The X100 Cameras Go Out For The Day...
Jandakot, again, and boiling hot. It can't be too much fun to do circuits and bumps in the heat and I daresay there is quite a lot of turbulence coming up off the tarmac. Nevertheless, I balanced one X 100 in one hand and one X100F in the other and tried to track the same planes in the same phase of takeoff.
Note as well in the uncropped versions that the vignetting the X100 is prone to is easily seen against the mid-blue sky. Not there in the X100F file. As an effect in portraiture or reportage - very helpful. In landscapes, not so much.
Later in the day the good old South Perth foreshore at dusk delivered the goods. It also delivered the ants - watch yourselves when you set up for landscape shots - some of the landscape regards you as food.
I reviewed the images and found a number of them unusable:
a. The panorama pictures that you can do at 120º or 180º looked fine on the back of the LCD but as they were taken at a slow shutter speed and too high a rotation rate, there was a lot of motion blur. The cure would have been to set the shutter speed to 1/60 to 1/180 of a second and raise the ISO accordingly.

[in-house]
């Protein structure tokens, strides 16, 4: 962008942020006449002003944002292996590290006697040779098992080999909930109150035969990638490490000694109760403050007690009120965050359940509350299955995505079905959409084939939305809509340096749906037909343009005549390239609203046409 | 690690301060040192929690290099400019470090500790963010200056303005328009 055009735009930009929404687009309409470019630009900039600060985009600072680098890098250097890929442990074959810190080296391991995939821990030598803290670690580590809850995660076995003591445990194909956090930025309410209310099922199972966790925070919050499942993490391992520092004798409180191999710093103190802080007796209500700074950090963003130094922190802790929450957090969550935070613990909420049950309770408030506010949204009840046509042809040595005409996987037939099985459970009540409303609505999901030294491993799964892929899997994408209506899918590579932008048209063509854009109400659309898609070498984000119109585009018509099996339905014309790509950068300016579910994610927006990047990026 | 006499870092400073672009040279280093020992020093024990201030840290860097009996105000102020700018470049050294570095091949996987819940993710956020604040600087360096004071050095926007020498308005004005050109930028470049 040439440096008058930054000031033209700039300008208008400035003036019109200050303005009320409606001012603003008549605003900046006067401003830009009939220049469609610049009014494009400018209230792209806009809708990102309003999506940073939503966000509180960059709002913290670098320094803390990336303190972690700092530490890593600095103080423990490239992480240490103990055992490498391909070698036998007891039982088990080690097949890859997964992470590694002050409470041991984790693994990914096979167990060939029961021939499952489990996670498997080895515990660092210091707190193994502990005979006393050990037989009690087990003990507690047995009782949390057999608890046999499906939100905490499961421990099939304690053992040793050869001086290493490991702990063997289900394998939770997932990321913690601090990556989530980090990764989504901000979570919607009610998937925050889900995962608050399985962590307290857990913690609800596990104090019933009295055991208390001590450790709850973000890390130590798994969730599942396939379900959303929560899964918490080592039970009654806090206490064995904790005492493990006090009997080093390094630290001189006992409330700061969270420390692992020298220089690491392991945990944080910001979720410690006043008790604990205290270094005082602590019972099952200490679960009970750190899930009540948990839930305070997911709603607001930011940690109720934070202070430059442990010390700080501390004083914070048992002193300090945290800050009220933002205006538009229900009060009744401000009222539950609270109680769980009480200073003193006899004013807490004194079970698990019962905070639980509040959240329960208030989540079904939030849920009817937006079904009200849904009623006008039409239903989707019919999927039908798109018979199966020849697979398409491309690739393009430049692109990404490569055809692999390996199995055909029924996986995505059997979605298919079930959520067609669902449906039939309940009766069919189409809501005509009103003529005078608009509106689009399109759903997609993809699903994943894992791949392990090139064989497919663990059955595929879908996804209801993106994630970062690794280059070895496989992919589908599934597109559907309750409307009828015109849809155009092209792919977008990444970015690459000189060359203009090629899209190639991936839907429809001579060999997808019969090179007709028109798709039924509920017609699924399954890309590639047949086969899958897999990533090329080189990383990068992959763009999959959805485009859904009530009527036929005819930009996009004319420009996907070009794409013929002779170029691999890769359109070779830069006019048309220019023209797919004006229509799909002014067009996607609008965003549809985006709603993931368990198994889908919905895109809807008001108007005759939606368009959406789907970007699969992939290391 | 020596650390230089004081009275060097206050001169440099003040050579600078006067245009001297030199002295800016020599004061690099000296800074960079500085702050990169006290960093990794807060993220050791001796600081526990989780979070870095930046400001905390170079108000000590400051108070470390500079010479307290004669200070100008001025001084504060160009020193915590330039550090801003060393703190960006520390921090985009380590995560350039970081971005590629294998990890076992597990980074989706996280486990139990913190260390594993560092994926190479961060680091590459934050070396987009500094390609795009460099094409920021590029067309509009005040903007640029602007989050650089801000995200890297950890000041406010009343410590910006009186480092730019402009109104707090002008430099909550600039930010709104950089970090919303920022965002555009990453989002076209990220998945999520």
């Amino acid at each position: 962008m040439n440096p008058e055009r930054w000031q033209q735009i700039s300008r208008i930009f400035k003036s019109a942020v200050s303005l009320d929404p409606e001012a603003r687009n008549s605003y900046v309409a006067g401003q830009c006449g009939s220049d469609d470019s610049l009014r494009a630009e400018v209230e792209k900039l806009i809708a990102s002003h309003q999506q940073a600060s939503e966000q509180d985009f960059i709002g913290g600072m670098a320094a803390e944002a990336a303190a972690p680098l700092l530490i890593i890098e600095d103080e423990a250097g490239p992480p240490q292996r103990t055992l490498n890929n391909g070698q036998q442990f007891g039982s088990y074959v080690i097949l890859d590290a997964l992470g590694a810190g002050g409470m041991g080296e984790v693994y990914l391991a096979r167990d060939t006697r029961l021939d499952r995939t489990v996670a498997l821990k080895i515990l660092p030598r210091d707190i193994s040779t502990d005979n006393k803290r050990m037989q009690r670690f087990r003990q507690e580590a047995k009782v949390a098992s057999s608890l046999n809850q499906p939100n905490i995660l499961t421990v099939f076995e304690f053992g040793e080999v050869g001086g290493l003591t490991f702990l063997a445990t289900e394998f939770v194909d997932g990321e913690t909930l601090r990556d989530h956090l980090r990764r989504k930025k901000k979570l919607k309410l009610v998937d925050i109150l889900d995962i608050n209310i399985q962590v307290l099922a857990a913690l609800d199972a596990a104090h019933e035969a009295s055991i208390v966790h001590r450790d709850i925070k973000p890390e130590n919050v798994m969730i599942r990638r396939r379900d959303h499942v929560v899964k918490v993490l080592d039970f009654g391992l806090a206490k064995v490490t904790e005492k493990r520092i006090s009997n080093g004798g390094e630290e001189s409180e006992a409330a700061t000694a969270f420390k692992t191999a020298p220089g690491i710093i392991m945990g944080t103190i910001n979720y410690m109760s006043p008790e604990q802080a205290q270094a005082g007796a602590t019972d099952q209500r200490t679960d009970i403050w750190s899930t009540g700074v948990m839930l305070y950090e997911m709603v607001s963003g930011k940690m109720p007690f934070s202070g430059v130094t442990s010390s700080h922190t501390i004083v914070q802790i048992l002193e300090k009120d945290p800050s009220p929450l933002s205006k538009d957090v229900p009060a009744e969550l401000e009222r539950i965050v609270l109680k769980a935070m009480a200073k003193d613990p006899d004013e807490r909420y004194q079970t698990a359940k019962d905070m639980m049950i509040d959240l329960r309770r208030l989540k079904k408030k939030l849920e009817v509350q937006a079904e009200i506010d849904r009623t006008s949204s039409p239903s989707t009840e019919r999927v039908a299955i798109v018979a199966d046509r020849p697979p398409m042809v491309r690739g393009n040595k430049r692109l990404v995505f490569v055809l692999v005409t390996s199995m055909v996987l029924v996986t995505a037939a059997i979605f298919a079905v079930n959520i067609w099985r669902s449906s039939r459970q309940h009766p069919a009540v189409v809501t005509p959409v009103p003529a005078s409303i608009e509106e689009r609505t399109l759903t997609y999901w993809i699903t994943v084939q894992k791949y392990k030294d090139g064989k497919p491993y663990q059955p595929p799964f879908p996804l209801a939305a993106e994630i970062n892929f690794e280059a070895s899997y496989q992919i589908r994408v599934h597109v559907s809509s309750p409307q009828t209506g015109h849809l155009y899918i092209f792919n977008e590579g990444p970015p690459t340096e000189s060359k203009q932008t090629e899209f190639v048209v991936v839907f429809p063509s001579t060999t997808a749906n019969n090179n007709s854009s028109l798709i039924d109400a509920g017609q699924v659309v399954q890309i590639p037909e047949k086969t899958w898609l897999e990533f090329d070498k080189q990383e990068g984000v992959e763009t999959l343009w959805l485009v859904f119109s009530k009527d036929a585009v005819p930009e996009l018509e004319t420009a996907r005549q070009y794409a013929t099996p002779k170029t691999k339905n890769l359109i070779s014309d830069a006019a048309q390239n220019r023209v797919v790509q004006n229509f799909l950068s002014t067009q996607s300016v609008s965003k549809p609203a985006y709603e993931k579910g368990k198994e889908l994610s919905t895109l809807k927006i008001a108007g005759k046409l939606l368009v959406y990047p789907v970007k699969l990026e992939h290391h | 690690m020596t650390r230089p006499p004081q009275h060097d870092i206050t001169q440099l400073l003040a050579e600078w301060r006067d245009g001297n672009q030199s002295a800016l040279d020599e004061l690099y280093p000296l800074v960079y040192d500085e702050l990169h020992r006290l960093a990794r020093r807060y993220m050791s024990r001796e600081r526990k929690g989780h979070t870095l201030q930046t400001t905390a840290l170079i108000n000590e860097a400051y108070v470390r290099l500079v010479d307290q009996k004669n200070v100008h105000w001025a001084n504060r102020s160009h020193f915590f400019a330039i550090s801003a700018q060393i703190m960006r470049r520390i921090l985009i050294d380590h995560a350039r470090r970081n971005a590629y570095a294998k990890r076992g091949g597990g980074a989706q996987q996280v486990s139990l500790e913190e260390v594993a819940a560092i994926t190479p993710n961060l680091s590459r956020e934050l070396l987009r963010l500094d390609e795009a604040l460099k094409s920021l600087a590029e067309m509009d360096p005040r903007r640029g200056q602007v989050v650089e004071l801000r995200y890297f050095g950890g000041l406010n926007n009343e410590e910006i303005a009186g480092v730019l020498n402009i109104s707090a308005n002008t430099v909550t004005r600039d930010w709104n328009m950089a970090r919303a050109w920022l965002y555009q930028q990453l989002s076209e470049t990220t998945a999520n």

b. Some of the still shots had a surprising amount of blur. This is my fault for trusting a lightweight tripod and no cable release - even the pressure of me jabbing down on the camera was enough to displace it slightly. The studio Gitzo Studex 5 on a concrete floor is one thing - a spindly tripod on grass is another. Lesson learned for next time.
Note the thunderhead seen earlier in the day down the length of our street. I took it as much to test the dynamic range of the camera, as to admire the beauty of nature. The lightning show was great at South Perth as well, though no-one did as well with the lightning pictures as our friend Duncan Dodd. He may have arranged for the thunderstorm just to get some good pictures down at Rockingham.